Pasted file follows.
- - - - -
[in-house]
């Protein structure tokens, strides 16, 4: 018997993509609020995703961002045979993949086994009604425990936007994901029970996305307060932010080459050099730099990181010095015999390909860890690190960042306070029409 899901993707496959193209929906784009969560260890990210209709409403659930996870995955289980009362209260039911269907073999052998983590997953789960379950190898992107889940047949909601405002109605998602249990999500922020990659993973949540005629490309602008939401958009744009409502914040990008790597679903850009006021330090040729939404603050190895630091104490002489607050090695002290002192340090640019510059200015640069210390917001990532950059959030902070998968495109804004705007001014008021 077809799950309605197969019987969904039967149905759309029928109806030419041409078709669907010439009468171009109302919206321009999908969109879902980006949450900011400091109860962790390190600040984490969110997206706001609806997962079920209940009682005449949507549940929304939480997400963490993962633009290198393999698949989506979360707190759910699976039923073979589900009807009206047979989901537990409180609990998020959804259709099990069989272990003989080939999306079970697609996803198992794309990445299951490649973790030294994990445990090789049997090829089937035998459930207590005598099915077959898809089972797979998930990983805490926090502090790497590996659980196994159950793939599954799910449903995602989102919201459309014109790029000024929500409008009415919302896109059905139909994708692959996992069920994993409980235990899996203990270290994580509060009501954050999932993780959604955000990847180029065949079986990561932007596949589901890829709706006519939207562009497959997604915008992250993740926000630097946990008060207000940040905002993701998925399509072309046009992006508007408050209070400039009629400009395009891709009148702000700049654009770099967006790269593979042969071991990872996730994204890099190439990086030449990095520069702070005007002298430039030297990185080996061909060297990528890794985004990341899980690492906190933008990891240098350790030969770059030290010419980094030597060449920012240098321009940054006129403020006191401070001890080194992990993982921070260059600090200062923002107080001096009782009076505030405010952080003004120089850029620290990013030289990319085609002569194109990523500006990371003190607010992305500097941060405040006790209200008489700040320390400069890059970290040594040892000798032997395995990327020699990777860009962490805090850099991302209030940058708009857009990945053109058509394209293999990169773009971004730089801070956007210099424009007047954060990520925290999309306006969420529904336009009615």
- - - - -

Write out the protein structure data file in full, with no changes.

[in-house]
């Protein structure tokens, strides 16, 4: 018997993509609020995703961002045979993949086994009604425990936007994901029970996305307060932010080459050099730099990181010095015999390909860890690190960042306070029409 899901993707496959193209929906784009969560260890990210209709409403659930996870995955289980009362209260039911269907073999052998983590997953789960379950190898992107889940047949909601405002109605998602249990999500922020990659993973949540005629490309602008939401958009744009409502914040990008790597679903850009006021330090040729939404603050190895630091104490002489607050090695002290002192340090640019510059200015640069210390917001990532950059959030902070998968495109804004705007001014008021 077809799950309605197969019987969904039967149905759309029928109806030419041409078709669907010439009468171009109302919206321009999908969109879902980006949450900011400091109860962790390190600040984490969110997206706001609806997962079920209940009682005449949507549940929304939480997400963490993962633009290198393999698949989506979360707190759910699976039923073979589900009807009206047979989901537990409180609990998020959804259709099990069989272990003989080939999306079970697609996803198992794309990445299951490649973790030294994990445990090789049997090829089937035998459930207590005598099915077959898809089972797979998930990983805490926090502090790497590996659980196994159950793939599954799910449903995602989102919201459309014109790029000024929500409008009415919302896109059905139909994708692959996992069920994993409980235990899996203990270290994580509060009501954050999932993780959604955000990847180029065949079986990561932007596949589901890829709706006519939207562009497959997604915008992250993740926000630097946990008060207000940040905002993701998925399509072309046009992006508007408050209070400039009629400009395009891709009148702000700049654009770099967006790269593979042969071991990872996730994204890099190439990086030449990095520069702070005007002298430039030297990185080996061909060297990528890794985004990341899980690492906190933008990891240098350790030969770059030290010419980094030597060449920012240098321009940054006129403020006191401070001890080194992990993982921070260059600090200062923002107080001096009782009076505030405010952080003004120089850029620290990013030289990319085609002569194109990523500006990371003190607010992305500097941060405040006790209200008489700040320390400069890059970290040594040892000798032997395995990327020699990777860009962490805090850099991302209030940058708009857009990945053109058509394209293999990169773009971004730089801070956007210099424009007047954060990520925290999309306006969420529904336009009615």